¶ 16. Third, we are especially sensitive to the likelihood that the State's broad interpretation could impinge on values of a constitutional dimension. We generally construe statutes "to avoid constitutional difficulties, if possible." In re G.T., 170 Vt. 507, 517, 758 A.2d 301, 308 (2000). We have recognized that "even a minor traffic infraction can be the basis of a traffic stop." Tuma, 2013 VT 70, ¶ 8. If the host of objects identified above ran afoul of § 1125, the statute would subject a vast swath of the driving population to police stops without any safety rationale. "The stopping of an automobile for questioning by police officers constitutes a seizure, thereby generating the protections of the Fourth Amendment." State v. Martin, 145 Vt. 562, 567, 496 A.2d 442, 446 (1985) (citing Delaware v. Prouse, 440 U.S. 648, 653 (1979)). Traffic stops are an intrusion on personal privacy and individual liberty. See State v. Record, 150 Vt. 84, 87, 95, 548 A.2d 422, 424, 427 (1988) (recognizing that in evaluating "[t]he reasonableness of seizures that are less intrusive than a traditional arrest," courts consider the "balance between the public interest and the individual's right to personal security free from arbitrary interference by law officers" (alteration in original) (quoting Brown v. Texas, 443 U.S. 47, 50 (1979)). Any suggestion that the Legislature intentionally enacted an overbroad statute with respect to objects hanging inside the windshield, perhaps in the name of establishing a bright-line rule, is undercut by the recognition that the State's interpretation would significantly reduce the personal liberty of drivers, and passengers, on Vermont's highways by subjecting a substantial proportion of them to police stops without any commensurate benefit to public safety. See T. M. Lockney & M. A. Friese, Constitutional Roadkill in the Courts: Looking to the Legislature to Protect North Dakota Motorists Against Almost Unlimited Police Power to Stop and Investigate Crime, 86 N.D. L. Rev. 1, 2-7 (2010) (using parking-pass scenario as example to describe how traffic stops based on minor noncriminal traffic infractions "easily escalate into protracted and intrusive police efforts to find evidence of criminality").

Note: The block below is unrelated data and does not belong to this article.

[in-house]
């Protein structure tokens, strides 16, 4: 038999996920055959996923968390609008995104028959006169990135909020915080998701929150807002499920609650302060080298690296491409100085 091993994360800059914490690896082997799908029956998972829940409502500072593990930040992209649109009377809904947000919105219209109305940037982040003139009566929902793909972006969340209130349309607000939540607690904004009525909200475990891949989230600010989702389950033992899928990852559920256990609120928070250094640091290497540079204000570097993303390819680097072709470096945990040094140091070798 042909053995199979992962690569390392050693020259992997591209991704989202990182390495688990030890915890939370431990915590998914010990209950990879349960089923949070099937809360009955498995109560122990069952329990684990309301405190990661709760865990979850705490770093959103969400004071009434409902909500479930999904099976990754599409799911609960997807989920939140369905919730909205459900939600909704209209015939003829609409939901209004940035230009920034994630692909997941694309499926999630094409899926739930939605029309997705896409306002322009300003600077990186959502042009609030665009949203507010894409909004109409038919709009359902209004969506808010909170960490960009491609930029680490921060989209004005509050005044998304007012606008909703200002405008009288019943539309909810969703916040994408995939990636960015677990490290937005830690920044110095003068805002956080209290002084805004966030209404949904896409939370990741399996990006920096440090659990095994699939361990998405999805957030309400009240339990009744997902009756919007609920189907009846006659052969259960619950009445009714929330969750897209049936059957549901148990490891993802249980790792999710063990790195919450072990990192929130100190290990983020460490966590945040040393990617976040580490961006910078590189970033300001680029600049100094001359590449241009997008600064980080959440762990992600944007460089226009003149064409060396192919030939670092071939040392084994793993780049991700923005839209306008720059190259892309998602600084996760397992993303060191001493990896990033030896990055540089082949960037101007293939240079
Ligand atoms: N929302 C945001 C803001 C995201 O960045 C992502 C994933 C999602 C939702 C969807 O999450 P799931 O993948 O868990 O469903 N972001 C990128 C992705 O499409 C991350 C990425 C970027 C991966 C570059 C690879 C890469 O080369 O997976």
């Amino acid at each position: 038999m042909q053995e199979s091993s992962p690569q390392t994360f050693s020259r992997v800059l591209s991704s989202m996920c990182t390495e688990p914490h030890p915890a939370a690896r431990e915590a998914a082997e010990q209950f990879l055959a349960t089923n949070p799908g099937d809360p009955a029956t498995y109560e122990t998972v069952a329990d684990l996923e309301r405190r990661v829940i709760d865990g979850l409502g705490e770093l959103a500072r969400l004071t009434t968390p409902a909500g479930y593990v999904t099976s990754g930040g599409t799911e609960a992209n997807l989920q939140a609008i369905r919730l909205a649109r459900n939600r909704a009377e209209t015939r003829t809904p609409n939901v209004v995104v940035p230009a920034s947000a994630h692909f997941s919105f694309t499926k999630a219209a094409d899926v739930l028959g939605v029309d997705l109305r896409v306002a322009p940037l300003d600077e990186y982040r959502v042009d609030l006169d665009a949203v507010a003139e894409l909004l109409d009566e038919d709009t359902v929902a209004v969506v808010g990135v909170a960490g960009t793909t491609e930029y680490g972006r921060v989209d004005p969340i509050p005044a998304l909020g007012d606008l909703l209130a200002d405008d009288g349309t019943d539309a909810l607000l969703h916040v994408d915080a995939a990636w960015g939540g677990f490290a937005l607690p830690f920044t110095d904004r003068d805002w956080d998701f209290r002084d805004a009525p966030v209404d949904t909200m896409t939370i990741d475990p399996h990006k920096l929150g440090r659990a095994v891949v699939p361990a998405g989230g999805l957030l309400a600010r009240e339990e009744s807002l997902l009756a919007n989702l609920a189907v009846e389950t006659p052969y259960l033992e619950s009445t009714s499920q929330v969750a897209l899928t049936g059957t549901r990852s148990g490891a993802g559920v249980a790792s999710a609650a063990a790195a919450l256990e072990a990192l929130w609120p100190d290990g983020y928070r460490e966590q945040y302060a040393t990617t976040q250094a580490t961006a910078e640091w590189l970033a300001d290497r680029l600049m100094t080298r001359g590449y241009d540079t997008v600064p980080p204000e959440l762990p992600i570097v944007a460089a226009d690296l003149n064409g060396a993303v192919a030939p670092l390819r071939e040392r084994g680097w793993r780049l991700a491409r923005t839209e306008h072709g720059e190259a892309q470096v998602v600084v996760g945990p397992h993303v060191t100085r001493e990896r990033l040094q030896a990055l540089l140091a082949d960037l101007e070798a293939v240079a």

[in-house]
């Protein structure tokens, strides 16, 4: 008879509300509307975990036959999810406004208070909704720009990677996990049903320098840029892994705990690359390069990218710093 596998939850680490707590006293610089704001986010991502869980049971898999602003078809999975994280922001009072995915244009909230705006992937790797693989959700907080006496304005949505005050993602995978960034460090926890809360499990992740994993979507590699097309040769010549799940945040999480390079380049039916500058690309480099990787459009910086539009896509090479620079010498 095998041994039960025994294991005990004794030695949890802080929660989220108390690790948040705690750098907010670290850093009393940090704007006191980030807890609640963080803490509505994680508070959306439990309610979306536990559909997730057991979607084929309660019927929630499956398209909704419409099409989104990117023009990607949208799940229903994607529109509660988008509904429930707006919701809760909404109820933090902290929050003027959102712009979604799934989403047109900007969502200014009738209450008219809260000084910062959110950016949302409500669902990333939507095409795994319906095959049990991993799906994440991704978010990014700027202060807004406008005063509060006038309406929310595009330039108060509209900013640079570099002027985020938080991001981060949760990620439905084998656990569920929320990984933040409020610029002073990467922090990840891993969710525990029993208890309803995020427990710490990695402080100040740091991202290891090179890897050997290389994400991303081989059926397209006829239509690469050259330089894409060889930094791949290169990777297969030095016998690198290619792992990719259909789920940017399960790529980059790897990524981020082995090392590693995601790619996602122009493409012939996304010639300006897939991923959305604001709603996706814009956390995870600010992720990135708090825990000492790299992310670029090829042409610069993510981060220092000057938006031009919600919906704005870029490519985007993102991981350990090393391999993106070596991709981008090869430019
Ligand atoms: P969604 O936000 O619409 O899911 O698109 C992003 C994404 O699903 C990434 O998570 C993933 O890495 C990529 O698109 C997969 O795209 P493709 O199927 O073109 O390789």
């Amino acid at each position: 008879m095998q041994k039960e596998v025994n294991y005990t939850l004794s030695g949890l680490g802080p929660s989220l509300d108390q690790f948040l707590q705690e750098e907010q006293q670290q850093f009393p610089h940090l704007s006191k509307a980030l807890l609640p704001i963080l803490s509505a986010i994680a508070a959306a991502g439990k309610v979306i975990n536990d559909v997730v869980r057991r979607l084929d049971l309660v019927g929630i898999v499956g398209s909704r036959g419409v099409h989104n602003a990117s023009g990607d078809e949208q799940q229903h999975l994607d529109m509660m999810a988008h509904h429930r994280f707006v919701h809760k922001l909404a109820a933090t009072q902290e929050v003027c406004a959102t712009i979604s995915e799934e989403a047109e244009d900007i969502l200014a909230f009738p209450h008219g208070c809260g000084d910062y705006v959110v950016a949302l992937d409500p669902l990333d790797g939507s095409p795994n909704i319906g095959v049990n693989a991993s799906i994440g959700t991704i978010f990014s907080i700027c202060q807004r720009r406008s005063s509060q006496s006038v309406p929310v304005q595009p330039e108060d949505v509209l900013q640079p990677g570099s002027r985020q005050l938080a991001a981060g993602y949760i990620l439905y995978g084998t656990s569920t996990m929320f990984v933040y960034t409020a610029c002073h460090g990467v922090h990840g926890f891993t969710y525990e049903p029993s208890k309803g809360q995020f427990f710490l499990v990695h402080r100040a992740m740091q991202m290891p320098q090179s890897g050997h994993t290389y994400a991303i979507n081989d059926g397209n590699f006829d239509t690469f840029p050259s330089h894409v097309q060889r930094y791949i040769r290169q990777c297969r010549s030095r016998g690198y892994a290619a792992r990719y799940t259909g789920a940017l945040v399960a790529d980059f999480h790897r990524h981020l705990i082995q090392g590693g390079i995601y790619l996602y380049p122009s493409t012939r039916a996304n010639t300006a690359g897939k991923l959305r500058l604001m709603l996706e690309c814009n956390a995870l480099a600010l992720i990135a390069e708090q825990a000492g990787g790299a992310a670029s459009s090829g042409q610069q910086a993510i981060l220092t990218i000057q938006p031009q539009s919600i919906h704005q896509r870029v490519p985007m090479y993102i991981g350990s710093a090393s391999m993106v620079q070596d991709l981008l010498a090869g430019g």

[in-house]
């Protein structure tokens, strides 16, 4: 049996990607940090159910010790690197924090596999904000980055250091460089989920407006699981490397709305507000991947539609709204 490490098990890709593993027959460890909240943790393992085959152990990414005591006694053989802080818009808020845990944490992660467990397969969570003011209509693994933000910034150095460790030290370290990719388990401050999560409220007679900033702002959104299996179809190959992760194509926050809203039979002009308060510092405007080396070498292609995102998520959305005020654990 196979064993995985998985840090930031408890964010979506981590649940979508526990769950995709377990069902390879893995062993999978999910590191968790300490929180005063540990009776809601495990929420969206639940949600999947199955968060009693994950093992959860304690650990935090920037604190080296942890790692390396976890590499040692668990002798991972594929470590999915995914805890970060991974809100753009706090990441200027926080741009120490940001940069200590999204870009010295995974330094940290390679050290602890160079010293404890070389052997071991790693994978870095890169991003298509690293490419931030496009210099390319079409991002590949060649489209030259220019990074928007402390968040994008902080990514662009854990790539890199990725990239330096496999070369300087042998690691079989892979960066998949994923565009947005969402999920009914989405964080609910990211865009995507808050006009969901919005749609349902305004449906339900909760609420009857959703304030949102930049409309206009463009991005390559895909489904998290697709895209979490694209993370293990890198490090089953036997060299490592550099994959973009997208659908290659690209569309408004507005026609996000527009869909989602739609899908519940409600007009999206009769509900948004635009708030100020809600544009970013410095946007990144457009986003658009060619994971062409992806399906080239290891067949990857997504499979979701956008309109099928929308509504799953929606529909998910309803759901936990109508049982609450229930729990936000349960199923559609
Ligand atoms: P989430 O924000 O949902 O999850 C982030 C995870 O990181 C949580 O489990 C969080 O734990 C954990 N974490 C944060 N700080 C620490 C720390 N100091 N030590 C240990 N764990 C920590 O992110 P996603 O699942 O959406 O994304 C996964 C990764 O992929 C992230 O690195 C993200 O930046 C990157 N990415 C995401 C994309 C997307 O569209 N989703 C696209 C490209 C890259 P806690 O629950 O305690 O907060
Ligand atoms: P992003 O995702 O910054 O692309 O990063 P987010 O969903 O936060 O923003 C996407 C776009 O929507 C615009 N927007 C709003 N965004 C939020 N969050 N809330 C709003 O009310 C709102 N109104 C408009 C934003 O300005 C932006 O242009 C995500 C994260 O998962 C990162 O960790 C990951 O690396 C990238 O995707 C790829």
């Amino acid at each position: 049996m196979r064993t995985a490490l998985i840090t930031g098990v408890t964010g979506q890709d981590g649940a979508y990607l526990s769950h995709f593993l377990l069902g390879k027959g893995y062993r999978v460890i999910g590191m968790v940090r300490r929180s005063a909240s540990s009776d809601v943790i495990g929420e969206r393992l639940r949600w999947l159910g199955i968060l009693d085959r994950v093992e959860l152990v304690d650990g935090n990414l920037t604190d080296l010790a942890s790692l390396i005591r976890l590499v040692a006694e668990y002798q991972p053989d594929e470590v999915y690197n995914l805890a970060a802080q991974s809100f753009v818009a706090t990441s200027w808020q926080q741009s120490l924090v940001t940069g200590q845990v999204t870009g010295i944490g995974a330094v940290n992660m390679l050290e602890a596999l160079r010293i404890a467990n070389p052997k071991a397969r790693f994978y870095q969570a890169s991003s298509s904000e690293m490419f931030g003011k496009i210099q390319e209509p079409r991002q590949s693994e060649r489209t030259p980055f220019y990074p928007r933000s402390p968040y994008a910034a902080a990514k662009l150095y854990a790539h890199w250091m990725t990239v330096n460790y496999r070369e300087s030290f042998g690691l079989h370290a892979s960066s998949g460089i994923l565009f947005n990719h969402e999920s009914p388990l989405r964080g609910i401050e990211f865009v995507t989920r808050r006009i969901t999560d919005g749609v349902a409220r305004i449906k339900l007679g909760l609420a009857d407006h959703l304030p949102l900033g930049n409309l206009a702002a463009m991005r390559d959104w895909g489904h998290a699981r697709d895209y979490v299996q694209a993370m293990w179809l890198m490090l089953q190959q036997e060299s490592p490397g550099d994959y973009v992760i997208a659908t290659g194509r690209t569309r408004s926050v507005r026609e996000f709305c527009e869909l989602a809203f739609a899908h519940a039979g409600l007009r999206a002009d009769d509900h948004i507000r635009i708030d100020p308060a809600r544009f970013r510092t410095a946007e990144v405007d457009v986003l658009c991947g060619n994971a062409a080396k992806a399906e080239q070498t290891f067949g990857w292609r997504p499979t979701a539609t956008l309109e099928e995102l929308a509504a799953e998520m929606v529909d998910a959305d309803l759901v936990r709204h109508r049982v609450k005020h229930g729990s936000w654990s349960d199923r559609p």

¶ 17. Finally, we are cognizant of the rule of lenity, the principle that "requires that any doubts created by ambiguous legislation be resolved in favor of the defendant" and construed against the state. State v. Goodhue, 2003 VT 85, ¶ 21, 175 Vt. 457, 833 A.2d 861. The rule of lenity "does not apply if the statutory language is unambiguous" and will not be used "to defeat the legislative purpose in enacting the law or to produce irrational and absurd results." State v. Wainwright, 2013 VT 120, ¶ 6, ___ Vt. ___, 88 A.3d 423. The rule of lenity applies to penal laws, Gregory v. Poulin Auto Sales, Inc., 2010 VT 85, ¶ 14, 188 Vt. 619, 9 A.3d 679, and the statute in question here is penal in nature. See State v. Blondin, 164 Vt. 55, 57 n.1, 665 A.2d 587, 589 n.1 (1995) (stating that statute is "truly penal," rather than "administrative," when it "defines an offense" or "prescribes a punishment"); Doe v. La. Bd. of Ethics, 112 So. 3d 339, 347 (La. Ct. App. 2013) (rule of lenity "applies to both criminal laws and civil statutes of a penal nature").